Peter Katin plays Rachmaninov Preludes [Somm]

0 of 5 stars

24 Preludes, Opp.3/2, 23 & 32

Peter Katin (piano)

Recorded 1971 in Springhead School, Northfleet, Kent, England

Reviewed by: Graham Rogers

Reviewed: October 2011
Duration: 79 minutes



This generous collection of the complete Rachmaninov Preludes, reissued on the Somm label, is a self-recommending bargain. The pianist is Peter Katin, who celebrated his 80th-birthday in November 2010. These recordings were made when Katin was at the height of his formidable powers, a much-loved figure on concert platforms around the world. A renowned specialist in 19th- and 20th-century Romantic and Impressionist repertoire, Rachmaninov was one of Katin’s particular strengths (he had first shot to fame following his 1953 Proms performance of the Third Piano Concerto – an account which also contributed towards securing the fame of that work).

The recordings in this collection, first issued on two Unicorn LPs, display all the attributes that make Katin’s interpretations such a force to be reckoned with, even in today’s crowded market: precise articulation, fidelity to the composer’s dynamic markings and phrasing, terrific power, and – perhaps what marks Katin’s performances out above all – great tenderness and intimacy.

The opening fortissimo chords to the famous C sharp minor Prelude, with which the disc begins, are appropriately granite-like, the ensuing pianissimo passage marvellously hushed and reverential; the weighty climax is impressively monumental. There are many highlights on the rest of the album, Katin devoting as much care and passion to lesser-known Preludes such as the exquisitely-rendered delicate G major, from Opus 32, as he does to familiar ones such as the flamboyant G minor from Opus 23 – firmly under control but never lacking in extrovert showmanship.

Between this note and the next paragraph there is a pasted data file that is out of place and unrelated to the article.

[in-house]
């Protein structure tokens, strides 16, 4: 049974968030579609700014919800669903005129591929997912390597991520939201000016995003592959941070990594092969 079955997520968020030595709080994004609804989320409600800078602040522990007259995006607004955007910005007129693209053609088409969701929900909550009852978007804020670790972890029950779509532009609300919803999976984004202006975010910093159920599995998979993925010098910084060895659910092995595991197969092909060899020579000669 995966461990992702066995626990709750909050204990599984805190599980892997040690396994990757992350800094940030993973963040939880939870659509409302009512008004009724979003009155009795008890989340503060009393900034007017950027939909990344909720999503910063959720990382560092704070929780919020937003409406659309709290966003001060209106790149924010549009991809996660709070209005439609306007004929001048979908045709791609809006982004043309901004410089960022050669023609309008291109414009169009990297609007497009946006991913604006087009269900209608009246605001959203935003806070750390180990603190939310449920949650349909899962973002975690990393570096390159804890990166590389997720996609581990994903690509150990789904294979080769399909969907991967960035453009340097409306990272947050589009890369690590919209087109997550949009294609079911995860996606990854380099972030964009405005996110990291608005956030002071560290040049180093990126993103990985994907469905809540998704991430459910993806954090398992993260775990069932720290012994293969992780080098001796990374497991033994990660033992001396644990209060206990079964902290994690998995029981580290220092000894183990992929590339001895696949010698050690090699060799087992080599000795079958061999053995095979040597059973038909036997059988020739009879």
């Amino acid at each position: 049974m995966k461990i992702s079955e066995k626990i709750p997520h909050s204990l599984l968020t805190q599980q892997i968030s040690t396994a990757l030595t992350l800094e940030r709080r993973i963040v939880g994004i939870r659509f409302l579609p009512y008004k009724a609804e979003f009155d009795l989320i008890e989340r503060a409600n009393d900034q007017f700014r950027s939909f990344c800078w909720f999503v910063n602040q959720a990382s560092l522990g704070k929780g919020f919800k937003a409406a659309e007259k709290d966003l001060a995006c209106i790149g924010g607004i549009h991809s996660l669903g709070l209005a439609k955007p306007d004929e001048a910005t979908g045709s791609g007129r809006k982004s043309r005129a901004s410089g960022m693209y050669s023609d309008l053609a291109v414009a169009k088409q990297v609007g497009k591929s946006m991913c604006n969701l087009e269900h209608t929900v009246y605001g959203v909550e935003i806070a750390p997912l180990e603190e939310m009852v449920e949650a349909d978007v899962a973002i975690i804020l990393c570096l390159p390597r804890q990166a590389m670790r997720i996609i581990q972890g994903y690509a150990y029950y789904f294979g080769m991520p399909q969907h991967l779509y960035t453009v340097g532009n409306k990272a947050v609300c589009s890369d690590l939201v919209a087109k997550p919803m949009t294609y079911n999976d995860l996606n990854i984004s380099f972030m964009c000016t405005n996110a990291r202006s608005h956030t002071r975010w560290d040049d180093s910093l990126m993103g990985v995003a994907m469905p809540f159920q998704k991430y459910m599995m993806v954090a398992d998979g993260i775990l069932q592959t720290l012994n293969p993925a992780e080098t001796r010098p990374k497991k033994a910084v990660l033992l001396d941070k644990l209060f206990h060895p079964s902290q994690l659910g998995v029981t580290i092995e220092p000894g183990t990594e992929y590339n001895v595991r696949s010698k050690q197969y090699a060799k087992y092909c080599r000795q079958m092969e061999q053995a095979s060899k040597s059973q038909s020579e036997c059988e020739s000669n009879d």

The sound shows its age somewhat, with a slightly dry timbre that would benefit from a touch more bloom, but there is also depth and immediacy. The booklet includes brief but illuminating descriptions from Katin himself of each of the Preludes, as well as an interesting interview conducted by Colin Anderson (Classical Source’s editor), originally for Classical Recordings Quarterly. This release is a worthy tribute to one of Britain’s greatest pianists.

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